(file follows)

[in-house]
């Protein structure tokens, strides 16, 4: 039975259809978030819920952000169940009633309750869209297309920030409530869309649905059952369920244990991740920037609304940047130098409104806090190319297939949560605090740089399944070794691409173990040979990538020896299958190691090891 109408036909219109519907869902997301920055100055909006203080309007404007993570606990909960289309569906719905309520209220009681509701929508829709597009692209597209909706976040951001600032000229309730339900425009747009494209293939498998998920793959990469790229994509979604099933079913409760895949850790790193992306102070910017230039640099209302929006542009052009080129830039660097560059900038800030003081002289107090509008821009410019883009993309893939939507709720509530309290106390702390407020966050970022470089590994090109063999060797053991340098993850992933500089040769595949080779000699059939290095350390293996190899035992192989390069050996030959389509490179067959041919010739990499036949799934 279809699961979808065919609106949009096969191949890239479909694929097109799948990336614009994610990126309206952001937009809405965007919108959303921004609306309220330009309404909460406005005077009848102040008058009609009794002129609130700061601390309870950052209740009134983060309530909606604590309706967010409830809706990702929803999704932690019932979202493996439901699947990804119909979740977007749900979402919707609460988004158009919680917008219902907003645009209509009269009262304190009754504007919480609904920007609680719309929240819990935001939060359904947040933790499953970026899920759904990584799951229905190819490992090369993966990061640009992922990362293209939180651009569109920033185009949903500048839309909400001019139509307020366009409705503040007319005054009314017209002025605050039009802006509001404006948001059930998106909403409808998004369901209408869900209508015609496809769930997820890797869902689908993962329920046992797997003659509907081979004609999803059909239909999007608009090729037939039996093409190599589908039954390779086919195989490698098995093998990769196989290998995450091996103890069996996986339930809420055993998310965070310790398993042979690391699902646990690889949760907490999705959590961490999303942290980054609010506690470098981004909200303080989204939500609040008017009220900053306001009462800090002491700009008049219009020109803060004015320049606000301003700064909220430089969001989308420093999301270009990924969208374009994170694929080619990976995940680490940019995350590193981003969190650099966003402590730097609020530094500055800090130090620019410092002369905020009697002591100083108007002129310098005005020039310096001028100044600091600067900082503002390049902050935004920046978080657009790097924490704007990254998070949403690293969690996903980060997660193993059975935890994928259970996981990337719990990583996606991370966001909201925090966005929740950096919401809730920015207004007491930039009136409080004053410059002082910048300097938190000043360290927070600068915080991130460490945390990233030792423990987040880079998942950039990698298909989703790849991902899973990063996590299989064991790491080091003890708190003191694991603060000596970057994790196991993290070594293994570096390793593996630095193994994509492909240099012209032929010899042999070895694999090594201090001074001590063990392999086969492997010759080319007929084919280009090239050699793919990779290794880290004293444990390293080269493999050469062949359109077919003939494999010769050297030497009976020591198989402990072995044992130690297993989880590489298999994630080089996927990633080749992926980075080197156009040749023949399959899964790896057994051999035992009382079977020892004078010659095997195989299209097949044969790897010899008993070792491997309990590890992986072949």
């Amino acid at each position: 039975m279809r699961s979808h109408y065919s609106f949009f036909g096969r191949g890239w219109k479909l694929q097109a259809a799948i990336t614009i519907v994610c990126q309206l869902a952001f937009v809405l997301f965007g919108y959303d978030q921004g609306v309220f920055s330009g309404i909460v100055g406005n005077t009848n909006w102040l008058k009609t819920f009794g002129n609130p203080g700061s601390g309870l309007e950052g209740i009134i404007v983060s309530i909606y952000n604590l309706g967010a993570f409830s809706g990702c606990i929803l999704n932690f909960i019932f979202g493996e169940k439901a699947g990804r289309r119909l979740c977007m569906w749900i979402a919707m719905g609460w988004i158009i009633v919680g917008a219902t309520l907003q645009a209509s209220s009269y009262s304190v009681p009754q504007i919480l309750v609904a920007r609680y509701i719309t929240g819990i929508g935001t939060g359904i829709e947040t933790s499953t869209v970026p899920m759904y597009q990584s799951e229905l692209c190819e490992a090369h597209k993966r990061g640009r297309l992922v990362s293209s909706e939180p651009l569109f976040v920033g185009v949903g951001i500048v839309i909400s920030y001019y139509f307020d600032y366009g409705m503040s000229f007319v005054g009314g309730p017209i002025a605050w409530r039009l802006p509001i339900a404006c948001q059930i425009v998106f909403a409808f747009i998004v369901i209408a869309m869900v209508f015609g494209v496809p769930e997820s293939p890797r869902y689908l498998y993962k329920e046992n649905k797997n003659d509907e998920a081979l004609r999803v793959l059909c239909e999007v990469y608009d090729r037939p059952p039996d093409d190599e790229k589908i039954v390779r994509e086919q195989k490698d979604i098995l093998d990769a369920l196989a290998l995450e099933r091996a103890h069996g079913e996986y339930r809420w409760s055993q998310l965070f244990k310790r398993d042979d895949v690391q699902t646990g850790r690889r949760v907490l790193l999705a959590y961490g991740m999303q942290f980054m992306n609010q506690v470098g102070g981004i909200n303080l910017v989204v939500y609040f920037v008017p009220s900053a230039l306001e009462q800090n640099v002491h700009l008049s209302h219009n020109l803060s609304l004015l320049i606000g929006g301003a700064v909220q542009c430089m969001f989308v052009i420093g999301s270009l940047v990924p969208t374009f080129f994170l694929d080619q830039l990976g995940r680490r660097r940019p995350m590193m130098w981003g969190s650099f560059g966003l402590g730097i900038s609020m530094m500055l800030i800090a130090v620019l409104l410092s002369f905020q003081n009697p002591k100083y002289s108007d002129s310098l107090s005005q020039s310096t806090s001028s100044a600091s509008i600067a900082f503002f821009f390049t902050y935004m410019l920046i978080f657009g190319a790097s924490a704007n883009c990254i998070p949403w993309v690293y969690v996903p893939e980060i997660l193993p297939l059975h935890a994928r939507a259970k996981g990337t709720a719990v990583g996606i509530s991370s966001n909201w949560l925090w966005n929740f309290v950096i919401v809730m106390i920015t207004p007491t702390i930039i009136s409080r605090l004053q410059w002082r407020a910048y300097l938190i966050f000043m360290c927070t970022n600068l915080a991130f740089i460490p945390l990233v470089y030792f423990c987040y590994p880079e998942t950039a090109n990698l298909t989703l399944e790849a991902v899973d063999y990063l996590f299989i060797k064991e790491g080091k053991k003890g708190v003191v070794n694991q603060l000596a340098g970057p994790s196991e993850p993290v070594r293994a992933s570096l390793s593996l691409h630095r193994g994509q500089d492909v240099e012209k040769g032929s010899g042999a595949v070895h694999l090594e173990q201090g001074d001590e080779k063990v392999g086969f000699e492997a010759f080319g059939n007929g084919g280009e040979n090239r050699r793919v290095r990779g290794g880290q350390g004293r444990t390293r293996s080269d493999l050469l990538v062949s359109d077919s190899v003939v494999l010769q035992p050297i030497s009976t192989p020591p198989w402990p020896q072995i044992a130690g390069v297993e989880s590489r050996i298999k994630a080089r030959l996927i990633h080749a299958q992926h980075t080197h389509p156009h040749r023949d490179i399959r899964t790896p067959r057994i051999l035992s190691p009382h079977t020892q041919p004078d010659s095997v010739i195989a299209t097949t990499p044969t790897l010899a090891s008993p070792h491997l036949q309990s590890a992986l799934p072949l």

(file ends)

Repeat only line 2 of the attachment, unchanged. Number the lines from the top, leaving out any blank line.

């Protein structure tokens, strides 16, 4: 039975259809978030819920952000169940009633309750869209297309920030409530869309649905059952369920244990991740920037609304940047130098409104806090190319297939949560605090740089399944070794691409173990040979990538020896299958190691090891 109408036909219109519907869902997301920055100055909006203080309007404007993570606990909960289309569906719905309520209220009681509701929508829709597009692209597209909706976040951001600032000229309730339900425009747009494209293939498998998920793959990469790229994509979604099933079913409760895949850790790193992306102070910017230039640099209302929006542009052009080129830039660097560059900038800030003081002289107090509008821009410019883009993309893939939507709720509530309290106390702390407020966050970022470089590994090109063999060797053991340098993850992933500089040769595949080779000699059939290095350390293996190899035992192989390069050996030959389509490179067959041919010739990499036949799934 279809699961979808065919609106949009096969191949890239479909694929097109799948990336614009994610990126309206952001937009809405965007919108959303921004609306309220330009309404909460406005005077009848102040008058009609009794002129609130700061601390309870950052209740009134983060309530909606604590309706967010409830809706990702929803999704932690019932979202493996439901699947990804119909979740977007749900979402919707609460988004158009919680917008219902907003645009209509009269009262304190009754504007919480609904920007609680719309929240819990935001939060359904947040933790499953970026899920759904990584799951229905190819490992090369993966990061640009992922990362293209939180651009569109920033185009949903500048839309909400001019139509307020366009409705503040007319005054009314017209002025605050039009802006509001404006948001059930998106909403409808998004369901209408869900209508015609496809769930997820890797869902689908993962329920046992797997003659509907081979004609999803059909239909999007608009090729037939039996093409190599589908039954390779086919195989490698098995093998990769196989290998995450091996103890069996996986339930809420055993998310965070310790398993042979690391699902646990690889949760907490999705959590961490999303942290980054609010506690470098981004909200303080989204939500609040008017009220900053306001009462800090002491700009008049219009020109803060004015320049606000301003700064909220430089969001989308420093999301270009990924969208374009994170694929080619990976995940680490940019995350590193981003969190650099966003402590730097609020530094500055800090130090620019410092002369905020009697002591100083108007002129310098005005020039310096001028100044600091600067900082503002390049902050935004920046978080657009790097924490704007990254998070949403690293969690996903980060997660193993059975935890994928259970996981990337719990990583996606991370966001909201925090966005929740950096919401809730920015207004007491930039009136409080004053410059002082910048300097938190000043360290927070600068915080991130460490945390990233030792423990987040880079998942950039990698298909989703790849991902899973990063996590299989064991790491080091003890708190003191694991603060000596970057994790196991993290070594293994570096390793593996630095193994994509492909240099012209032929010899042999070895694999090594201090001074001590063990392999086969492997010759080319007929084919280009090239050699793919990779290794880290004293444990390293080269493999050469062949359109077919003939494999010769050297030497009976020591198989402990072995044992130690297993989880590489298999994630080089996927990633080749992926980075080197156009040749023949399959899964790896057994051999035992009382079977020892004078010659095997195989299209097949044969790897010899008993070792491997309990590890992986072949």